Boeing Airborne Satellite Television System Successfully Demonstrated In London
The Boeing Airborne Satellite Television System was successfully demonstrated last month to selected guests during a special event held in London, England.
At this event, Boeing Aviation Information Services (AIS) gave the first public showing of its airborne satellite television system outside of the United States. Over the course of the Nov. 16-20 demonstration, link-ups with more than a dozen European satellite service providers were tested, including such popular television services as Canal+ of France and the newly-launched Sky Digital in the United Kingdom.
"In-country testing with actual hardware and the real satellite and television service environment cannot be replicated in a lab environment. We were very pleased with the results," said Bill Richards, associate technical fellow with the Boeing AIS organization. "We experienced flawless reception with more services than we had expected."
"Both business jet and military customers not only were impressed with the excellent reception under simulated flight conditions, but also with the antenna's aerodynamic design, and the built-in flexibility and robustness of the system architecture," said Arnaud Gautier, AIS sales and marketing manager. "Customers also noted the ability of the AIS system to provide a growth path to future broadband information communications."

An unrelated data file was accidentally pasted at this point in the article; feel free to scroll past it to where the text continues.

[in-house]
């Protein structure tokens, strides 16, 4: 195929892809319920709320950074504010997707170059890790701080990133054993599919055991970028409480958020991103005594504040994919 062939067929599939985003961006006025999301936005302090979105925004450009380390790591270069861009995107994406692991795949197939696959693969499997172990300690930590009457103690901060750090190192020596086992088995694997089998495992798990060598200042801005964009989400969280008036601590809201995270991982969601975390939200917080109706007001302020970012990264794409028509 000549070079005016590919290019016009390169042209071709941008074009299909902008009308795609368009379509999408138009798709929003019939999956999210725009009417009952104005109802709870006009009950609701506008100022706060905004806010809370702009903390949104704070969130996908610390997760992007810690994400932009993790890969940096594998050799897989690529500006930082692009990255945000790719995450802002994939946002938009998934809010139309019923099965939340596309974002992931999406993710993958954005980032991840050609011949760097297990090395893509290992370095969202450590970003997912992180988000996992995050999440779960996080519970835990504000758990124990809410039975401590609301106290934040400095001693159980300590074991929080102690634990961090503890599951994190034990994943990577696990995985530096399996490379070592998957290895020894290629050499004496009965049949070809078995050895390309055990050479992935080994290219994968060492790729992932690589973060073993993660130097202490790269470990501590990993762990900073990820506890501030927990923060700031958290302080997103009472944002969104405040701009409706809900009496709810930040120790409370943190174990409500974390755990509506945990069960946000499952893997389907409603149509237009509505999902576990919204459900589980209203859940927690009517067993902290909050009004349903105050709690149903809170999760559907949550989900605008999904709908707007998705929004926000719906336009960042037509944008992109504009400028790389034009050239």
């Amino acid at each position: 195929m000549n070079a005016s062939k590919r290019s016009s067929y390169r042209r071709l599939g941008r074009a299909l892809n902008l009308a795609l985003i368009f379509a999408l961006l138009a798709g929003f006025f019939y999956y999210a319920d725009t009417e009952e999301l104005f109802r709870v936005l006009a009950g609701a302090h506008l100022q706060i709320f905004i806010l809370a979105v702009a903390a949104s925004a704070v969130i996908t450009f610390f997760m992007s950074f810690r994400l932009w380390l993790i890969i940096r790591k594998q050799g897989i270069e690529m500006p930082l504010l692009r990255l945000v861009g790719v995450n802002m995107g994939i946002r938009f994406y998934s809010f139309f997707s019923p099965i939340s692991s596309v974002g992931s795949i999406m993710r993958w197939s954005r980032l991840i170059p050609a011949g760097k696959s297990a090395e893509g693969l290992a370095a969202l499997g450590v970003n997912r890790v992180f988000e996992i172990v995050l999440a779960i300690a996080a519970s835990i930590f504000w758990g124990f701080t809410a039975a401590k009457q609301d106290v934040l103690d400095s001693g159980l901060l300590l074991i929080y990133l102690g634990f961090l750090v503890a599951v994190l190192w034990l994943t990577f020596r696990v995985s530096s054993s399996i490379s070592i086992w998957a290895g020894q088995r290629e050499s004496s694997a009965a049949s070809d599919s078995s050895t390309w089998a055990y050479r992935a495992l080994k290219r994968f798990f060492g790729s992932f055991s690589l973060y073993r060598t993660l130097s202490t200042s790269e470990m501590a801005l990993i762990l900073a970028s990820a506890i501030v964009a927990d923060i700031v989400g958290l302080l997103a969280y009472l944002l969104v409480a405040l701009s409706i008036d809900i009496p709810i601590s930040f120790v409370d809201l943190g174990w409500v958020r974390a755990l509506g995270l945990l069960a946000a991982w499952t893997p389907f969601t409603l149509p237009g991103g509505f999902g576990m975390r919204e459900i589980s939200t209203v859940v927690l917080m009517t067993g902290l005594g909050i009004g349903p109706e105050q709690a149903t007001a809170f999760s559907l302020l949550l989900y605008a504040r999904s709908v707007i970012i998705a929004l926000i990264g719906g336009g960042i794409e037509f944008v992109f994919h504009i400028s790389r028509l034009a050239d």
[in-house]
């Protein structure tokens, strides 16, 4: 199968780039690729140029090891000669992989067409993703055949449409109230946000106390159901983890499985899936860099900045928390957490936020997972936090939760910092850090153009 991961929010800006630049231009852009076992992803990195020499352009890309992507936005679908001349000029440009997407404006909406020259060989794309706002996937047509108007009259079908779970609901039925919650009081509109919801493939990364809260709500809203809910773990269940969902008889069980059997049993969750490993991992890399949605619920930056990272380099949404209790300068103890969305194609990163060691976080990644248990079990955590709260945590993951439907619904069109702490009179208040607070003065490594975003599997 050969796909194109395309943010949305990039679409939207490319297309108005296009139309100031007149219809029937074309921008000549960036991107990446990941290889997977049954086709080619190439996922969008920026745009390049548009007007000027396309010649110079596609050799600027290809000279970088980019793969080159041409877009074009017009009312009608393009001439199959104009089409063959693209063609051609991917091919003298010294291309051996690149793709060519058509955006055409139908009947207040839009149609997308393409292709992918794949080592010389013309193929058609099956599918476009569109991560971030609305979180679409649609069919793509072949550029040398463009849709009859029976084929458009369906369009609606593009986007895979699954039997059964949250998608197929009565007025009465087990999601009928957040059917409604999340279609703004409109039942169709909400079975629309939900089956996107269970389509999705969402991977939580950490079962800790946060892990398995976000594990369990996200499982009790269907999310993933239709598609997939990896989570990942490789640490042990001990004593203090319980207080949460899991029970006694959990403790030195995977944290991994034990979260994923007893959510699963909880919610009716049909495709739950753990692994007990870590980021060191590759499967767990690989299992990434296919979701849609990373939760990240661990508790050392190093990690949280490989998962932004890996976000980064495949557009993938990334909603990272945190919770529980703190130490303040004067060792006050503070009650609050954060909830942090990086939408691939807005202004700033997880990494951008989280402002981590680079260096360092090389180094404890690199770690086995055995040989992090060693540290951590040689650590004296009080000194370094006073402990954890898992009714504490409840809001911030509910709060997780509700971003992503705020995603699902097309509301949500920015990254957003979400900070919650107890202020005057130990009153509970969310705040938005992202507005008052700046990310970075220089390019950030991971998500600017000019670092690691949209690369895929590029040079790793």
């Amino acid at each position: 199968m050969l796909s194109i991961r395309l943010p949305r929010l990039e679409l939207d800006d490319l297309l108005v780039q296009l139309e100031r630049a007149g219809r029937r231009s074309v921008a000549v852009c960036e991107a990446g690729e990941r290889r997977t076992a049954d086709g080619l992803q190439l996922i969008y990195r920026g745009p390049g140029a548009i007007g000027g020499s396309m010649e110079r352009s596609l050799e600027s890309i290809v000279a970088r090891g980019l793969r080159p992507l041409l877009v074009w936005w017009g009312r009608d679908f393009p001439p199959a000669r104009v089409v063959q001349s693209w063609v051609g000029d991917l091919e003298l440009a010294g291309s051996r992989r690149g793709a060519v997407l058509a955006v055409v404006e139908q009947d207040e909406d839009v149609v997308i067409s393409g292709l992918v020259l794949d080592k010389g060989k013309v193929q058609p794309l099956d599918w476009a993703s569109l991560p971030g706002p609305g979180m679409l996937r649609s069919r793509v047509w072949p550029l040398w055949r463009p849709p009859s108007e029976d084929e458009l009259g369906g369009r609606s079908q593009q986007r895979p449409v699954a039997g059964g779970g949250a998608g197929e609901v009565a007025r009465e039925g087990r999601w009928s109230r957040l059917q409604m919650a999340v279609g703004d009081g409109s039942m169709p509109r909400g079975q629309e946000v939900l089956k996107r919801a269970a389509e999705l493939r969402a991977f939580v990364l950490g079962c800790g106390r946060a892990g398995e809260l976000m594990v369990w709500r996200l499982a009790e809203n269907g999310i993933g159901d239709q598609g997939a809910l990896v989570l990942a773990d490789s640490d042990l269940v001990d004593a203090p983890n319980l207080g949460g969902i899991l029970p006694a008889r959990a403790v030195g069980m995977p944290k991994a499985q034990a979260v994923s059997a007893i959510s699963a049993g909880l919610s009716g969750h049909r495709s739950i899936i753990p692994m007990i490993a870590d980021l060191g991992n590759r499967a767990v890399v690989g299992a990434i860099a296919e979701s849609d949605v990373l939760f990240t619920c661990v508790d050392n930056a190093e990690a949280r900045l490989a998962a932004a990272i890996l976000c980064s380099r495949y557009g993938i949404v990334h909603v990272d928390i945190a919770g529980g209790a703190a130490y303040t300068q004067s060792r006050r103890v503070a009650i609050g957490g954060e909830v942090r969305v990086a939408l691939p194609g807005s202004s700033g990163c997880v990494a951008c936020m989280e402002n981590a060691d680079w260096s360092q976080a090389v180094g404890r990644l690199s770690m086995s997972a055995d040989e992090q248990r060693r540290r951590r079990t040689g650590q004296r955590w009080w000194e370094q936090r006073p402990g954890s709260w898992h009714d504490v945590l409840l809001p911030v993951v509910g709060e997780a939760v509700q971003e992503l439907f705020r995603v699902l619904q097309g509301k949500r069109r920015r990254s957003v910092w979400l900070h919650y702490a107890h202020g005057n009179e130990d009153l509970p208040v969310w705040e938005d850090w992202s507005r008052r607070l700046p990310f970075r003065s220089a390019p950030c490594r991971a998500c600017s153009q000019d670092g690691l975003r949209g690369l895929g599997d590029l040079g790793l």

The AIS information communication system is based on the phased-array technology developed by Boeing. It allows business travelers access to a variety of live television entertainment and business information, including stock market reports and financial news. The antenna is only 1.2 inches thick, and 2 feet by 3 feet in size. Flush-mounted on the top of the airplane fuselage, its unique electronic steering allows for instantaneous connections with the satellites.
Last month, the system debuted to an international audience attending the 51st annual National Business Aviation Association convention in Las Vegas. The Boeing exhibit included a large static display of the aircraft equipment and a live demonstration of the AIS system receiving satellite television.
The Boeing Airborne Satellite Television System has provided uninterrupted service since first being installed in November 1996 on a Boeing 757 executive jet. "AIS is looking forward to expanding its capabilities to include additional satellite television services worldwide, high-speed e-mail, Internet and Web services in 1999," said Livingston Holder, AIS program manager.